Balmer and his men read up on the activities and customs of the Tiki cult, and learned that Tiki-worshippers had a reversed swastika tattooed on their upper left arms. Shortly afterwards, reports came in of a man who was visiting women who, like Mrs Dutton, had recently given birth. This man professed to be a doctor and had just visited a Halewood woman at her home and had told her to undress so he could examine her. The woman's husband later discovered that there was no doctor in the areawith the name given by the man. Balmer naturally wondered if this Bogus doctor had been the cowardly fiend who had come out of the fog to kill Maureen Dutton. Perhaps Mrs Dutton had been murdered by him after she had seen through his perverted disguise.
Meanwhile, little David Dutton, who had witnessed his Mum's murder, was being constantly watched by a policewoman, who listened to the child's babble for clues, but the boy was incoherent, and never shed any light on his mother's fate.
The bogus doctor was finally captured, and was found to have a reversed swastika on his upper arm - the sign of a Tiki member. He turned out to be a male nurse, and was subsequently found not guilty of murder at Liverpool City Magistrate's Court.
Statements from the public who had been in the vicinity of the murder presented the police with another red herring. AT 4.30 on the afternoon of the murder, a young blonde woman boarded the number 10d bus en route from Longview to the city centre in East Prescot Road, opposite Eaton Road. She was in an agitated state and out of breath from running. In an Irish accent she said to herself that she had to get out of Liverpool immediately, and was going to London to catch a plane. She got off at Lime Street and kept saying, "Oh my God!" over and over.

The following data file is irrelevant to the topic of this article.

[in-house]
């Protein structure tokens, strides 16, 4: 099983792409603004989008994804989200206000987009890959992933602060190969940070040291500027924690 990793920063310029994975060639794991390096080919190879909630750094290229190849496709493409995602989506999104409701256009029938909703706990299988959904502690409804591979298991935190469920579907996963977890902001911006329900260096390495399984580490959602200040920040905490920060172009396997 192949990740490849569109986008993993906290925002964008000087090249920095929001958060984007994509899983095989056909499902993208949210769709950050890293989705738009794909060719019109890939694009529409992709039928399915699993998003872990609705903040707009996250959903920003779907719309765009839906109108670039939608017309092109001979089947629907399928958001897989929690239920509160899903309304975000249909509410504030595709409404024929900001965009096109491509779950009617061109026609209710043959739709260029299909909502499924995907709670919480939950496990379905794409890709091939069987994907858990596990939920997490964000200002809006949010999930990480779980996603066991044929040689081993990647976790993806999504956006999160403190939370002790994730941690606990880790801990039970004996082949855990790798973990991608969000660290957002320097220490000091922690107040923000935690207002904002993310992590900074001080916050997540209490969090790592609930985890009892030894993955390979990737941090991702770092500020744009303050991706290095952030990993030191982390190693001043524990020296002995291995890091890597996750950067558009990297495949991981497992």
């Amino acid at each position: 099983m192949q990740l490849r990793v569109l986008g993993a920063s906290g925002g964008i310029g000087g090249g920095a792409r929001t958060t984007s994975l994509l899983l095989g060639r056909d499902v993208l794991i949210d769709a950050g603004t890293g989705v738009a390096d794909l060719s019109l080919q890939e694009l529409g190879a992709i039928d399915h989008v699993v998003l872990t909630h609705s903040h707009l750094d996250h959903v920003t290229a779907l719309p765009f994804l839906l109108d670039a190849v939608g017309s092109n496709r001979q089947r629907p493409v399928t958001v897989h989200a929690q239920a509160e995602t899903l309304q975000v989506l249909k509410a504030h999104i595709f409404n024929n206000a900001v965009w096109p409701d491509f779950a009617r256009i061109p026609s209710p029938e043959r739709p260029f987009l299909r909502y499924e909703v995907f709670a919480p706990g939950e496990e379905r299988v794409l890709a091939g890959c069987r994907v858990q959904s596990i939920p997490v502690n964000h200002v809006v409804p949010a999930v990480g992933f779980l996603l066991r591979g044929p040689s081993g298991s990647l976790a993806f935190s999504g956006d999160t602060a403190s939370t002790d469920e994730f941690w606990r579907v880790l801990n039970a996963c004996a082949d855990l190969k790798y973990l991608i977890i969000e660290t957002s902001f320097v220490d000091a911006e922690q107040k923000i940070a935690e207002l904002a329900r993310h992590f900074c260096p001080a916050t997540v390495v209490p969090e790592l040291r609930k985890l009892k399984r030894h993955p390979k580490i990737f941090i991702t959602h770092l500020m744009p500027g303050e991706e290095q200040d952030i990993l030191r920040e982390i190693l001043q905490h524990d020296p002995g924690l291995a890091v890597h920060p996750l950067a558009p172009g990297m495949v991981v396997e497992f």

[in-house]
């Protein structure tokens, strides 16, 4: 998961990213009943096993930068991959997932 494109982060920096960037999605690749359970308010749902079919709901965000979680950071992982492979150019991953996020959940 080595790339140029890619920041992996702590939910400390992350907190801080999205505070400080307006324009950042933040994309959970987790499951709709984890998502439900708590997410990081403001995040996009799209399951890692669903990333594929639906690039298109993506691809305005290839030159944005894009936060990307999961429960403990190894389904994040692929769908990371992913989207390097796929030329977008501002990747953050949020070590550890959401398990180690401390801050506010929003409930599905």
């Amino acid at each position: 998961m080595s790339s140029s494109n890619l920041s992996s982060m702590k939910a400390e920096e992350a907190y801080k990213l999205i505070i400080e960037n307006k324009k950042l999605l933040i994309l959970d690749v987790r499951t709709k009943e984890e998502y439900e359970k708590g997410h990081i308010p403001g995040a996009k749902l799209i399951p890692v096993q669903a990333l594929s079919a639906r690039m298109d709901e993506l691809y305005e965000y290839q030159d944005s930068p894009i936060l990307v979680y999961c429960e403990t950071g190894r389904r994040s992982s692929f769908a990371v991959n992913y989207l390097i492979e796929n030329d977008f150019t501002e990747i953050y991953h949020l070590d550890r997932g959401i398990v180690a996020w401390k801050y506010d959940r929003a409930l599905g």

By January, the police had amassed 20,000 statements, and a mysterious figure surfaced among all the data: a young man in a black leather jacket who was seen running down Thingwall lane on the day of the murder. This youth was later seen being violently sick near the steps of Court Hey Methodist Church. All the time he was vomiting, he kept his hands in his pockets for some reason; were they bloodstained?
One woman who lived a few doors from Mrs Dutton also came forward and said that on the day of the murder in the afternoon, a youth in a black leather jacket had called at her house, When she opened the door, the young man just stood there with a menacing look, clapping his hands together. The woman quickly slammed the door.
The months rolled by without any more leads, and in desperation, the police even asked Interpol to help, but the murderer of Maureen Ann Dutton was never found.
At the time of the Knotty Ash Murder, the building that had been St Edward's Orphanage in Thingwall Lane had been converted into a home for the mentally insane, and the changeover was a very low-key affair, because Thingwall Lane was then part of a residential area populated by professional and retired people. Some theorised that the killer had been a patient from the mental home - which was less than a hundred yards from the murder scene. The patients at the home only had to step over a 3 foot high picket fence to be free. Is it possible that a patient acquired a knife and slipped from the home under the cover of the fog to kill at random? Would that explain the apparent lack of motive? We can only guess.
CONDENSED FROM TOM SLEMEN'S "MURDER ON MERSEYSIDE"